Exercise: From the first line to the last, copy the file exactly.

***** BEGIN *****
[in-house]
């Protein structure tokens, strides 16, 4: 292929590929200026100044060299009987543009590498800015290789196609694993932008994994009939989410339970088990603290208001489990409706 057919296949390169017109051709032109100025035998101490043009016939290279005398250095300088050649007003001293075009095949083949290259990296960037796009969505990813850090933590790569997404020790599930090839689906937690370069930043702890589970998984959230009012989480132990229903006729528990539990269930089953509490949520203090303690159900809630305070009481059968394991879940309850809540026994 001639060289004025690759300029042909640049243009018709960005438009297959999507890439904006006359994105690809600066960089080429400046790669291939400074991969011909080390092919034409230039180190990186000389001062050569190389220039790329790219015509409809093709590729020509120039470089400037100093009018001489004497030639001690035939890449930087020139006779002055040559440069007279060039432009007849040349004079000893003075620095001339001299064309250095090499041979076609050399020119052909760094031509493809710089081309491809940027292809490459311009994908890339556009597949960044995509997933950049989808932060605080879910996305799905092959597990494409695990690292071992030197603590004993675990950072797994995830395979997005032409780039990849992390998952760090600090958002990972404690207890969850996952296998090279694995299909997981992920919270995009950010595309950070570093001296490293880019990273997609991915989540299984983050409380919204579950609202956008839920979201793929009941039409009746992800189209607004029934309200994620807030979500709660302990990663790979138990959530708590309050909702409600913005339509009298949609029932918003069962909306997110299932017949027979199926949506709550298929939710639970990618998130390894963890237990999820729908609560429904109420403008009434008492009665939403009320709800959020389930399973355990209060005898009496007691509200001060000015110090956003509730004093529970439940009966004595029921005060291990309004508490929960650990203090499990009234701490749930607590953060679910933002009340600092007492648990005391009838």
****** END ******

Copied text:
[in-house]
């Protein structure tokens, strides 16, 4: 292929590929200026100044060299009987543009590498800015290789196609694993932008994994009939989410339970088990603290208001489990409706 057919296949390169017109051709032109100025035998101490043009016939290279005398250095300088050649007003001293075009095949083949290259990296960037796009969505990813850090933590790569997404020790599930090839689906937690370069930043702890589970998984959230009012989480132990229903006729528990539990269930089953509490949520203090303690159900809630305070009481059968394991879940309850809540026994 001639060289004025690759300029042909640049243009018709960005438009297959999507890439904006006359994105690809600066960089080429400046790669291939400074991969011909080390092919034409230039180190990186000389001062050569190389220039790329790219015509409809093709590729020509120039470089400037100093009018001489004497030639001690035939890449930087020139006779002055040559440069007279060039432009007849040349004079000893003075620095001339001299064309250095090499041979076609050399020119052909760094031509493809710089081309491809940027292809490459311009994908890339556009597949960044995509997933950049989808932060605080879910996305799905092959597990494409695990690292071992030197603590004993675990950072797994995830395979997005032409780039990849992390998952760090600090958002990972404690207890969850996952296998090279694995299909997981992920919270995009950010595309950070570093001296490293880019990273997609991915989540299984983050409380919204579950609202956008839920979201793929009941039409009746992800189209607004029934309200994620807030979500709660302990990663790979138990959530708590309050909702409600913005339509009298949609029932918003069962909306997110299932017949027979199926949506709550298929939710639970990618998130390894963890237990999820729908609560429904109420403008009434008492009665939403009320709800959020389930399973355990209060005898009496007691509200001060000015110090956003509730004093529970439940009966004595029921005060291990309004508490929960650990203090499990009234701490749930607590953060679910933002009340600092007492648990005391009838």